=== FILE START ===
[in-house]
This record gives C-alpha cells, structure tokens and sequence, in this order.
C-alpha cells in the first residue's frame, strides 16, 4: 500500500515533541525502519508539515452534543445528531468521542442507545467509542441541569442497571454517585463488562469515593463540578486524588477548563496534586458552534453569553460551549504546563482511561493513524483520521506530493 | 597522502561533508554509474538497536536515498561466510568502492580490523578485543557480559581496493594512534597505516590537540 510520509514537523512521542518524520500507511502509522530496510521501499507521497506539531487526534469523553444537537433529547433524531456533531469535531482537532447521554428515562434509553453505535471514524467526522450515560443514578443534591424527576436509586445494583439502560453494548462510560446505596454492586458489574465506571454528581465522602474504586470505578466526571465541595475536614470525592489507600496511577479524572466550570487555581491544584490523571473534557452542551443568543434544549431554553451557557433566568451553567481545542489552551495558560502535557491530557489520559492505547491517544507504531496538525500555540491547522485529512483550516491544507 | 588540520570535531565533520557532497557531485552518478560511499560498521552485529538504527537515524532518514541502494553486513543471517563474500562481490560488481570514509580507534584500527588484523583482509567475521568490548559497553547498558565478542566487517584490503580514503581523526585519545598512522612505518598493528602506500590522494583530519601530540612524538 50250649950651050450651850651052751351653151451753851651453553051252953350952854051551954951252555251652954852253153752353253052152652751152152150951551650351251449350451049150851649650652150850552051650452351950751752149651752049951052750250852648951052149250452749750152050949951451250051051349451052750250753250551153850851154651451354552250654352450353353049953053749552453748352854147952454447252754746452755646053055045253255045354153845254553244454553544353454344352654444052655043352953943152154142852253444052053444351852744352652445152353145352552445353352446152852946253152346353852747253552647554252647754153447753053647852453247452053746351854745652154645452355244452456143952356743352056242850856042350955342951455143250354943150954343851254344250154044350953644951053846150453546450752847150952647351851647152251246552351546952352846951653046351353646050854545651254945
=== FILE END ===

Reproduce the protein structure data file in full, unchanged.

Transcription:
[in-house]
This record gives C-alpha cells, structure tokens and sequence, in this order.
C-alpha cells in the first residue's frame, strides 16, 4: 500500500515533541525502519508539515452534543445528531468521542442507545467509542441541569442497571454517585463488562469515593463540578486524588477548563496534586458552534453569553460551549504546563482511561493513524483520521506530493 | 597522502561533508554509474538497536536515498561466510568502492580490523578485543557480559581496493594512534597505516590537540 510520509514537523512521542518524520500507511502509522530496510521501499507521497506539531487526534469523553444537537433529547433524531456533531469535531482537532447521554428515562434509553453505535471514524467526522450515560443514578443534591424527576436509586445494583439502560453494548462510560446505596454492586458489574465506571454528581465522602474504586470505578466526571465541595475536614470525592489507600496511577479524572466550570487555581491544584490523571473534557452542551443568543434544549431554553451557557433566568451553567481545542489552551495558560502535557491530557489520559492505547491517544507504531496538525500555540491547522485529512483550516491544507 | 588540520570535531565533520557532497557531485552518478560511499560498521552485529538504527537515524532518514541502494553486513543471517563474500562481490560488481570514509580507534584500527588484523583482509567475521568490548559497553547498558565478542566487517584490503580514503581523526585519545598512522612505518598493528602506500590522494583530519601530540612524538 50250649950651050450651850651052751351653151451753851651453553051252953350952854051551954951252555251652954852253153752353253052152652751152152150951551650351251449350451049150851649650652150850552051650452351950751752149651752049951052750250852648951052149250452749750152050949951451250051051349451052750250753250551153850851154651451354552250654352450353353049953053749552453748352854147952454447252754746452755646053055045253255045354153845254553244454553544353454344352654444052655043352953943152154142852253444052053444351852744352652445152353145352552445353352446152852946253152346353852747253552647554252647754153447753053647852453247452053746351854745652154645452355244452456143952356743352056242850856042350955342951455143250354943150954343851254344250154044350953644951053846150453546450752847150952647351851647152251246552351546952352846951653046351353646050854545651254945